Just by turning up to practice. Just by generating hope that he will tee it up at the Masters this Thursday, Tiger Woods has sent a massive bolt of energy through the game of golf.
Not that it was languishing in some kind of moribund torpor, in need of a wake up jolt. Anything but.
Rarely have we gone into the first men’s major of the year with more exciting young talent at the top of the sport, but this astonishing 46-year-old has always been a game changer.
Woods’ presence at Augusta this week, his attempt to come back from a potentially life-threatening car crash which nearly cost him his right leg, is the stuff of sporting legend.
It stokes interest in an already eagerly anticipated major because, as it stands, Woods is among the field of 91. He is set to play competitively for the first time since the November 2020 Masters, when he was defending champion.
We thought that epic victory of three years ago was the absolute pinnacle – a 43-year-old veteran tapping into the secret sauce one more time and finding a way to beat the world’s best with a fused back.
Now we must add to the mix the multiple metal rods and pins that hold together his right leg. It was shattered in a devastating single vehicle accident when he sped out of control in the outskirts of Los Angeles in February last year.
We thought that was the end of Woods’ astonishing career. He needed to learn to walk again; swinging a club, hitting shots, walking a course, competing – they were distant prospects. Specks on a cloudy horizon.
“He likes to prove people wrong,” Rory McIlroy astutely observed last week. And if Woods competes at Augusta this week, he will, have undoubtedly done it again.
Among the views he will have defied will be his own. It was clear in February that Woods was pretty sure the severe undulations of Augusta would come too early in his recovery.
July’s 150th Open Championship at St Andrews, where he won two of his three Claret Jugs, looked a far more realistic bet for a competitive comeback.
But now, as he assess his “game-time decision” on whether to compete at the 86th Masters, he may notch up one of the greatest victories of his extraordinary career by simply taking part.
It will be an achievement to sit alongside any of his 15 major triumphs and record-equalling 82 PGA Tour wins. This would be another massive success stemming from a level of cussed determination that has always set Woods apart.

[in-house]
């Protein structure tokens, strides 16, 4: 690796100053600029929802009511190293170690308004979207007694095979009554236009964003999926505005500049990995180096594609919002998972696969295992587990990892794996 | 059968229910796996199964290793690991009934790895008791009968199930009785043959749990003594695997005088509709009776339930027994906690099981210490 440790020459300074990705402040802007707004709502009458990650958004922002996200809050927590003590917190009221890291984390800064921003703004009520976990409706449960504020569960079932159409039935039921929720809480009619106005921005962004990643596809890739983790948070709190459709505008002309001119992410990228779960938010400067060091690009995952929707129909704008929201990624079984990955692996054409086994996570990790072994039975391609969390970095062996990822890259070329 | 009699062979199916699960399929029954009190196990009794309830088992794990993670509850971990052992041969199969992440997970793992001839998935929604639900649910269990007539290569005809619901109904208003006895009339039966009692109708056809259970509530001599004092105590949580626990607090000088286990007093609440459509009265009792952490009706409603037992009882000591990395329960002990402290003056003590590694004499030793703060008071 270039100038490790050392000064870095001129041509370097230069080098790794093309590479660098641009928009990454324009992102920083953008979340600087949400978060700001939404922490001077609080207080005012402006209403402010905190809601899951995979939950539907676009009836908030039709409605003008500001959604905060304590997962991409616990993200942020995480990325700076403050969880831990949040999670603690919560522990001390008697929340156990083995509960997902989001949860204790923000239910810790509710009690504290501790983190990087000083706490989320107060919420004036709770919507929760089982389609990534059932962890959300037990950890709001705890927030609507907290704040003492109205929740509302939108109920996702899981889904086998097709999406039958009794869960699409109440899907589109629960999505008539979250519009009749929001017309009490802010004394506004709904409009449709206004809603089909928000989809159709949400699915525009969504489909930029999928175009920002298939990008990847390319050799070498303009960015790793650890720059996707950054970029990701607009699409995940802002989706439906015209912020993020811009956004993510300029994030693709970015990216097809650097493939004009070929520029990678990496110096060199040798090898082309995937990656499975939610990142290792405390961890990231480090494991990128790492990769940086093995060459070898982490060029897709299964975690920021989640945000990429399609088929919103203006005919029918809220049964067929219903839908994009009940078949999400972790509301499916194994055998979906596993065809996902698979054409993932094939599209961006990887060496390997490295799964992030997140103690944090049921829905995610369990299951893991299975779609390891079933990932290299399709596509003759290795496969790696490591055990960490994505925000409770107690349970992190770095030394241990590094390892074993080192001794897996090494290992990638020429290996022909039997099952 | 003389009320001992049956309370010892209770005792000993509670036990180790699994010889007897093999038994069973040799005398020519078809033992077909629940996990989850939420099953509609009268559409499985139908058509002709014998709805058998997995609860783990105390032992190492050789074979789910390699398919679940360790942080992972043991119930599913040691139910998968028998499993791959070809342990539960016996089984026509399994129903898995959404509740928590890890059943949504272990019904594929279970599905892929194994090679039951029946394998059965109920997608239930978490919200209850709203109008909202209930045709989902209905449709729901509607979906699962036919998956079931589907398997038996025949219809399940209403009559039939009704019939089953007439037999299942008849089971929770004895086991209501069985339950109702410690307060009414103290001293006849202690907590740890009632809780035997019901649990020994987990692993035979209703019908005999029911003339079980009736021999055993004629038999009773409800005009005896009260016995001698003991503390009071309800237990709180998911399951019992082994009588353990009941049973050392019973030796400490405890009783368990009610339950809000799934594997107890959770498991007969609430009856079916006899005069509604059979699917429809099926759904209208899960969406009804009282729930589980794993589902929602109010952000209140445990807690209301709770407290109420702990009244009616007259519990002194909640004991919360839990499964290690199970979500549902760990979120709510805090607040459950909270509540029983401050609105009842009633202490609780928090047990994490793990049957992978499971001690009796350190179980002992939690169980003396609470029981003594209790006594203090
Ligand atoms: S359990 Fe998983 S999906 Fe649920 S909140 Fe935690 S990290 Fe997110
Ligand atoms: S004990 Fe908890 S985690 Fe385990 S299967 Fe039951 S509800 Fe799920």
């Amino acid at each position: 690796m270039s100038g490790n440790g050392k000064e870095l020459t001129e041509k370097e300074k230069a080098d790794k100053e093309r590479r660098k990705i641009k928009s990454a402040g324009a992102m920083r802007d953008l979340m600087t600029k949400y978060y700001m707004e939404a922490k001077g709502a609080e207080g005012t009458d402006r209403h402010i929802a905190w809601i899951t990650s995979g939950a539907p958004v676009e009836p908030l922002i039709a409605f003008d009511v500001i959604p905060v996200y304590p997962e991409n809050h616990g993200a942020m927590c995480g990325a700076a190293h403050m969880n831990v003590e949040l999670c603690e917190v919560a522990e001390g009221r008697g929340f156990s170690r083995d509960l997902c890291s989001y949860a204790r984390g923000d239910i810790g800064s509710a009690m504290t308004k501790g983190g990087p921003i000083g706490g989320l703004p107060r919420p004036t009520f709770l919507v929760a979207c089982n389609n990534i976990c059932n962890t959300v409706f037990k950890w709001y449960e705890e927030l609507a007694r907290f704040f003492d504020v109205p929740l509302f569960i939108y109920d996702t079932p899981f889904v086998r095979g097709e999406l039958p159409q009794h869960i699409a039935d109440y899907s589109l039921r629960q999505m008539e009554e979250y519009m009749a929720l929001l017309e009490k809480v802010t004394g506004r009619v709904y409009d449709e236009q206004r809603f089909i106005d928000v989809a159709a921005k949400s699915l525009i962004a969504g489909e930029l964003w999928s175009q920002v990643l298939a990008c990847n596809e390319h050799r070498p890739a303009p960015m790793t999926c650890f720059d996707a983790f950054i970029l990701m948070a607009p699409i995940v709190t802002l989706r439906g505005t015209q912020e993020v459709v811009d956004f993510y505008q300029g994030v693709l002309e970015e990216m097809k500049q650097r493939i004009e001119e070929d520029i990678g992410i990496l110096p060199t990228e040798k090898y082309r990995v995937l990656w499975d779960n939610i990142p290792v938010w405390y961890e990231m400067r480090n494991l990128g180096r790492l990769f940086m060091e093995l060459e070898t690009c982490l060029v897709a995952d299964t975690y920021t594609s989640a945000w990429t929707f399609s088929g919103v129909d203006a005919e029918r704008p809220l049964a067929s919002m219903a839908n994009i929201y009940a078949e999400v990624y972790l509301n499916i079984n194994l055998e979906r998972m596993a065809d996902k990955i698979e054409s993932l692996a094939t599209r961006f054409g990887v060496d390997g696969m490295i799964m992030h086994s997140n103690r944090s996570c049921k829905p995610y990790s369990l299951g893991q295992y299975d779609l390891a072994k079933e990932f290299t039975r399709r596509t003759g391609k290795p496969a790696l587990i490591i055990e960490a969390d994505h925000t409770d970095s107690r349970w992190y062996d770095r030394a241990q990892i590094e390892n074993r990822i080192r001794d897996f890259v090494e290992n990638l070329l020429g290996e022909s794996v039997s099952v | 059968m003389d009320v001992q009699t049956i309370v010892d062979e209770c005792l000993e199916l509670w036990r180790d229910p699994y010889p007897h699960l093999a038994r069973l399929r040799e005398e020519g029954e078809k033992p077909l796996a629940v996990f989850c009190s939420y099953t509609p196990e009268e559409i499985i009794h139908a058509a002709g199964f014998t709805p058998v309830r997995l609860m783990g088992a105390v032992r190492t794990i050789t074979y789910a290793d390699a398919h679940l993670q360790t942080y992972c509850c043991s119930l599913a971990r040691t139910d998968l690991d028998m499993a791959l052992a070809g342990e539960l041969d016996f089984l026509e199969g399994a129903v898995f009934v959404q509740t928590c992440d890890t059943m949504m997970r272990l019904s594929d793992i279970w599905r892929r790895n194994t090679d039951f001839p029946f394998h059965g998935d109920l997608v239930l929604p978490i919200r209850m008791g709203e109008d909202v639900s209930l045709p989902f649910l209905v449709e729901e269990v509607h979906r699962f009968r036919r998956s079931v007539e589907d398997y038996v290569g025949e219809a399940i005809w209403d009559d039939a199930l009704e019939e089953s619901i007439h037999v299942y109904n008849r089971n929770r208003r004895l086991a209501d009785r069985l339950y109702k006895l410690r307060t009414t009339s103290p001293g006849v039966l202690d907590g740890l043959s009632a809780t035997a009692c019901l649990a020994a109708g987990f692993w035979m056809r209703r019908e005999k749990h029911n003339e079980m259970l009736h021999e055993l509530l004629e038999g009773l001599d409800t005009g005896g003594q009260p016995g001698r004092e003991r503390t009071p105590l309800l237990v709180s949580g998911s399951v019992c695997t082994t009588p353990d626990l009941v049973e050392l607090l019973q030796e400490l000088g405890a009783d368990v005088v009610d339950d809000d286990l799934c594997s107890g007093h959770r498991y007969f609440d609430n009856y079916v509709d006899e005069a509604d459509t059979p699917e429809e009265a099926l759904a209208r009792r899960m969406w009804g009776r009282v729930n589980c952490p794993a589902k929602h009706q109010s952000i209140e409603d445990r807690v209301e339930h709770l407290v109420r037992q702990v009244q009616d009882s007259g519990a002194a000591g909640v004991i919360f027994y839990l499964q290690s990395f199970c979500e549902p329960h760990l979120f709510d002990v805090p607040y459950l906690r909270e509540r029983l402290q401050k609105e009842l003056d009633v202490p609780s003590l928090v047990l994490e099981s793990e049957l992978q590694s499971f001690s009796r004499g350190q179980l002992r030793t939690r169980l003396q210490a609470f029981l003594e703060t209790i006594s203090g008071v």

And just turning up has never been enough for him. Woods has always been about ‘the W’ – winning.
This, though, would be a week where his appearance would be defined by hitting his first tee shot rather than sinking a final putt. The upper echelons of the leaderboard are unlikely to feature his name this time but that will not matter.
It is surely asking too much for him to challenge, even with his ultra competitive psyche. This will not be the year for a sixth Green Jacket, there is too much young talent, including a brand new world number one, for that to happen.
Scottie Scheffler, a 25-year-old from Ridgewood, New Jersey, tops the rankings after his recent Match Play success – his third win of the year – even though he has yet to post a top-three finish at a major.
This is only his third Masters, having come 19th and 18th in the two most recent tournaments. And while the 25th man to officially top golf’s charts since their 1986 inception is undoubtedly in excellent form, portents for a first Green Jacket are not overly encouraging.
Curiously, unless your name is Woods, world number one status seems to count for little on the spring time fairways of the Augusta National.
Dustin Johnson was the last top dog to triumph, but that was in the Covid rescheduled tournament of November 2020. Before that Woods was the last number one to win, when he successfully defended 20 years ago to pick up his third title.
You then have to go back a further decade to Fred Couples and the year prior to his triumph for Ian Woosnam’s success.
The Welshman has finally become a non-playing past champion this year and has often spoken about the extra confidence he brought to Augusta in 1991 having just ascended to the top of the rankings.
Maybe Scheffler will receive a similar boost, but the top of men’s golf at the moment is tightly packed with talent. Every week there are a handful of names who can go to number one if results fall for them.
The scenario surrounding this Masters is no different and the likes of Jon Rahm, Collin Morikawa, Viktor Hovland, Patrick Cantlay and Cameron Smith are all justifiably dreaming of donning the most coveted garment in golf.
Rahm and Morikawa – the two most recent major winners at the US Open and Open last summer – have been quiet of late but certainly possess games to prosper at Augusta.
Hovland’s ball striking and putting are made for this course but the Norwegian cannot afford to rely on a less than dependable chipping game if he is to land his first major.
Smith can putt the lights out, as he proved at the recent Players Championship while Cantlay will quietly want to atone for the scruffy finish that cost him when Woods won in 2019.
My hunch is that this could be a big week for world number seven Justin Thomas, who has four top 10s this year and every attribute for a lengthened course that features significant changes to the 11th and 15th holes.
Dustin Johnson, just behind Thomas in the rankings, is also hitting ominous form while Brooks Koepka’s major pedigree and Daniel Berger’s newly found accuracy off the tee are invaluable qualities.
Defending champion Hideki Matsuyama has been hampered by a neck problem and withdrew prior to the Players and then during last week’s Texas Open and Bryson DeChambeau has also struggled on his return from injury.
Frankly, though, his comeback is relative small beer. We know which return is going to dominate all our thoughts in the coming week.
For once, someone just turning up will be enough to make it a very special Masters.